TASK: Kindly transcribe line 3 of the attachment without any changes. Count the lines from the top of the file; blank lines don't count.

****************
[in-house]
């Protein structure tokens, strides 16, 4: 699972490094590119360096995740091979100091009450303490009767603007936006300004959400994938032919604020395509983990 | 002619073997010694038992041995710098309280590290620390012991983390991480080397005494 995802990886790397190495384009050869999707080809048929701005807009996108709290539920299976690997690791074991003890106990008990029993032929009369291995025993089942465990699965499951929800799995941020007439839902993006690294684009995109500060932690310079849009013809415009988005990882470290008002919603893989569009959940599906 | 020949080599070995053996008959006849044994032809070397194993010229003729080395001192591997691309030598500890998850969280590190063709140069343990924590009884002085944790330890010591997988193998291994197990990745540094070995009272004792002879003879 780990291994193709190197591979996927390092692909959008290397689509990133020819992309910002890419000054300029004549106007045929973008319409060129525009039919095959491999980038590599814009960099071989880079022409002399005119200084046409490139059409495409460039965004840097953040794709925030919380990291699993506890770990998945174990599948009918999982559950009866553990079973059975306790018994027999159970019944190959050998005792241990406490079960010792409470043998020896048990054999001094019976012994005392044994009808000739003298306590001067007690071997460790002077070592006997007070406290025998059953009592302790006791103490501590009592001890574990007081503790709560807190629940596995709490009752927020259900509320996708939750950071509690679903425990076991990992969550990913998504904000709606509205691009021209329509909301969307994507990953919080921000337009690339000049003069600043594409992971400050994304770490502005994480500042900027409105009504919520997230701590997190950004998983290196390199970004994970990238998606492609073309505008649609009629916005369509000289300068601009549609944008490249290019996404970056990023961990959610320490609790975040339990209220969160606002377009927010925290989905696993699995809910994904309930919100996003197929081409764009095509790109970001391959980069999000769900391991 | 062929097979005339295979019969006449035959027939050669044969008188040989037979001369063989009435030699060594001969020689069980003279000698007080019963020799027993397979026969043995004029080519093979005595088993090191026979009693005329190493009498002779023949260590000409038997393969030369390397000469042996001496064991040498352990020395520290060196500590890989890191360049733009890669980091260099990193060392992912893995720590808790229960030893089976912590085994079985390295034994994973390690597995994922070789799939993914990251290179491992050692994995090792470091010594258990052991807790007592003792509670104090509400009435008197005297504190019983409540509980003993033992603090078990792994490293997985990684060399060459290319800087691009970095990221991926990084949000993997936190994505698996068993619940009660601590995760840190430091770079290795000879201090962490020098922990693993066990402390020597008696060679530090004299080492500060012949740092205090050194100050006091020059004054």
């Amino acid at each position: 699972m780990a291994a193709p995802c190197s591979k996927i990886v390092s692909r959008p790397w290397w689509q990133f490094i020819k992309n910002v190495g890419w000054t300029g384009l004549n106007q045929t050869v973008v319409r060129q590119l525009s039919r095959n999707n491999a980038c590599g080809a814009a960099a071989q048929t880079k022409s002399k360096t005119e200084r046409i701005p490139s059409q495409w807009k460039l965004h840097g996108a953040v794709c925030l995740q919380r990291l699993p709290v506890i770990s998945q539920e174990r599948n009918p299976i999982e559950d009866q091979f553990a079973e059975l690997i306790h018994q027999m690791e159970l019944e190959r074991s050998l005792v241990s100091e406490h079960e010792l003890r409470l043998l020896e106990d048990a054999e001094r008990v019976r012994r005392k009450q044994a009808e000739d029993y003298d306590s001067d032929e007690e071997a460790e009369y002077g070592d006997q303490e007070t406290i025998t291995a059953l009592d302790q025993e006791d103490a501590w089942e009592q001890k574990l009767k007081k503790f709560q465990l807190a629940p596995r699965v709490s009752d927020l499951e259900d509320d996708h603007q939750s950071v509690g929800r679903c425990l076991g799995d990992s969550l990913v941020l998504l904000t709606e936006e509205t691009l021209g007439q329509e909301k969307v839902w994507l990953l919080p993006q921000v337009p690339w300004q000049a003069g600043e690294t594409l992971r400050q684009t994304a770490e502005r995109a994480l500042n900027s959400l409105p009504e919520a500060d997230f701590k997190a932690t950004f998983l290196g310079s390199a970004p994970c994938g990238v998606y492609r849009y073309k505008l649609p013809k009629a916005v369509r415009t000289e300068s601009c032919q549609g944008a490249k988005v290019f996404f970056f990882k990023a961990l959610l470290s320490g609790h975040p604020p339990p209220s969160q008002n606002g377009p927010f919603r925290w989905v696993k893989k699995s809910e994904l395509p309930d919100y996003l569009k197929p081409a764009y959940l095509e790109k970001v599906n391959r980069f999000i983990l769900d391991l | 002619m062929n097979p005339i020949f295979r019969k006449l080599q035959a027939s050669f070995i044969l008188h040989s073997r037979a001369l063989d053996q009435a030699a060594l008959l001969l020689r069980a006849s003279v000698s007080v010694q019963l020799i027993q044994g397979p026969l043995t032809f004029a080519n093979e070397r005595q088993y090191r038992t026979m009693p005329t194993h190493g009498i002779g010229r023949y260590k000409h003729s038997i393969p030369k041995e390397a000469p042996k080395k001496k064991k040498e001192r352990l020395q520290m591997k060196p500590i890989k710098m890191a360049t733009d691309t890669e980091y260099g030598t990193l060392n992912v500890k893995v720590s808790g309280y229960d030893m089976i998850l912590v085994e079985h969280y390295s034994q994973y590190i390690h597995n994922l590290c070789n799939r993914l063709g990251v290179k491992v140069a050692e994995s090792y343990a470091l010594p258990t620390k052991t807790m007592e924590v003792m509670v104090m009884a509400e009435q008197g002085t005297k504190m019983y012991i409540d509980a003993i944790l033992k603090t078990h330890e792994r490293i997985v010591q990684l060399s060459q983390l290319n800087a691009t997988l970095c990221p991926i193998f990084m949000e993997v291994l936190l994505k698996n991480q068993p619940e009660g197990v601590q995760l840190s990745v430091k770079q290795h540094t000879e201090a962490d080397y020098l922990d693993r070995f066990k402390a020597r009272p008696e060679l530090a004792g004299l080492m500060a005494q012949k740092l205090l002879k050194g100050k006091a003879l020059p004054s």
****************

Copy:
């Amino acid at each position: 699972m780990a291994a193709p995802c190197s591979k996927i990886v390092s692909r959008p790397w290397w689509q990133f490094i020819k992309n910002v190495g890419w000054t300029g384009l004549n106007q045929t050869v973008v319409r060129q590119l525009s039919r095959n999707n491999a980038c590599g080809a814009a960099a071989q048929t880079k022409s002399k360096t005119e200084r046409i701005p490139s059409q495409w807009k460039l965004h840097g996108a953040v794709c925030l995740q919380r990291l699993p709290v506890i770990s998945q539920e174990r599948n009918p299976i999982e559950d009866q091979f553990a079973e059975l690997i306790h018994q027999m690791e159970l019944e190959r074991s050998l005792v241990s100091e406490h079960e010792l003890r409470l043998l020896e106990d048990a054999e001094r008990v019976r012994r005392k009450q044994a009808e000739d029993y003298d306590s001067d032929e007690e071997a460790e009369y002077g070592d006997q303490e007070t406290i025998t291995a059953l009592d302790q025993e006791d103490a501590w089942e009592q001890k574990l009767k007081k503790f709560q465990l807190a629940p596995r699965v709490s009752d927020l499951e259900d509320d996708h603007q939750s950071v509690g929800r679903c425990l076991g799995d990992s969550l990913v941020l998504l904000t709606e936006e509205t691009l021209g007439q329509e909301k969307v839902w994507l990953l919080p993006q921000v337009p690339w300004q000049a003069g600043e690294t594409l992971r400050q684009t994304a770490e502005r995109a994480l500042n900027s959400l409105p009504e919520a500060d997230f701590k997190a932690t950004f998983l290196g310079s390199a970004p994970c994938g990238v998606y492609r849009y073309k505008l649609p013809k009629a916005v369509r415009t000289e300068s601009c032919q549609g944008a490249k988005v290019f996404f970056f990882k990023a961990l959610l470290s320490g609790h975040p604020p339990p209220s969160q008002n606002g377009p927010f919603r925290w989905v696993k893989k699995s809910e994904l395509p309930d919100y996003l569009k197929p081409a764009y959940l095509e790109k970001v599906n391959r980069f999000i983990l769900d391991l | 002619m062929n097979p005339i020949f295979r019969k006449l080599q035959a027939s050669f070995i044969l008188h040989s073997r037979a001369l063989d053996q009435a030699a060594l008959l001969l020689r069980a006849s003279v000698s007080v010694q019963l020799i027993q044994g397979p026969l043995t032809f004029a080519n093979e070397r005595q088993y090191r038992t026979m009693p005329t194993h190493g009498i002779g010229r023949y260590k000409h003729s038997i393969p030369k041995e390397a000469p042996k080395k001496k064991k040498e001192r352990l020395q520290m591997k060196p500590i890989k710098m890191a360049t733009d691309t890669e980091y260099g030598t990193l060392n992912v500890k893995v720590s808790g309280y229960d030893m089976i998850l912590v085994e079985h969280y390295s034994q994973y590190i390690h597995n994922l590290c070789n799939r993914l063709g990251v290179k491992v140069a050692e994995s090792y343990a470091l010594p258990t620390k052991t807790m007592e924590v003792m509670v104090m009884a509400e009435q008197g002085t005297k504190m019983y012991i409540d509980a003993i944790l033992k603090t078990h330890e792994r490293i997985v010591q990684l060399s060459q983390l290319n800087a691009t997988l970095c990221p991926i193998f990084m949000e993997v291994l936190l994505k698996n991480q068993p619940e009660g197990v601590q995760l840190s990745v430091k770079q290795h540094t000879e201090a962490d080397y020098l922990d693993r070995f066990k402390a020597r009272p008696e060679l530090a004792g004299l080492m500060a005494q012949k740092l205090l002879k050194g100050k006091a003879l020059p004054s």